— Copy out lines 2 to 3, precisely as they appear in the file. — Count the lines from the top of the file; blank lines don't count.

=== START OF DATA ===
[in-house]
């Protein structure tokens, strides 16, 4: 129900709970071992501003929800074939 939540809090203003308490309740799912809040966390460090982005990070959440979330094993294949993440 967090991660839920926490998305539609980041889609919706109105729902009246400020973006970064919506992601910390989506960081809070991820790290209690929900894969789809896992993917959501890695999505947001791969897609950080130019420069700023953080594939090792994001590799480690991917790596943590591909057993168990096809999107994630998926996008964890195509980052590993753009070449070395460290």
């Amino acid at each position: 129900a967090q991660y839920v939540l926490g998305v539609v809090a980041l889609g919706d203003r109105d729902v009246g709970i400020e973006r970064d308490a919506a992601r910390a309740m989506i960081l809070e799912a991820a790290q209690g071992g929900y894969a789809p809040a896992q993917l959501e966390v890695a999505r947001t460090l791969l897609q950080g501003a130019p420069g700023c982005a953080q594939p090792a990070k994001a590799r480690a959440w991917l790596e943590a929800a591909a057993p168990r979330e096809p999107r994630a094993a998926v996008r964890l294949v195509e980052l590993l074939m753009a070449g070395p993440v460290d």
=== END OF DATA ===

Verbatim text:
């Protein structure tokens, strides 16, 4: 129900709970071992501003929800074939 939540809090203003308490309740799912809040966390460090982005990070959440979330094993294949993440 967090991660839920926490998305539609980041889609919706109105729902009246400020973006970064919506992601910390989506960081809070991820790290209690929900894969789809896992993917959501890695999505947001791969897609950080130019420069700023953080594939090792994001590799480690991917790596943590591909057993168990096809999107994630998926996008964890195509980052590993753009070449070395460290």
């Amino acid at each position: 129900a967090q991660y839920v939540l926490g998305v539609v809090a980041l889609g919706d203003r109105d729902v009246g709970i400020e973006r970064d308490a919506a992601r910390a309740m989506i960081l809070e799912a991820a790290q209690g071992g929900y894969a789809p809040a896992q993917l959501e966390v890695a999505r947001t460090l791969l897609q950080g501003a130019p420069g700023c982005a953080q594939p090792a990070k994001a590799r480690a959440w991917l790596e943590a929800a591909a057993p168990r979330e096809p999107r994630a094993a998926v996008r964890l294949v195509e980052l590993l074939m753009a070449g070395p993440v460290d």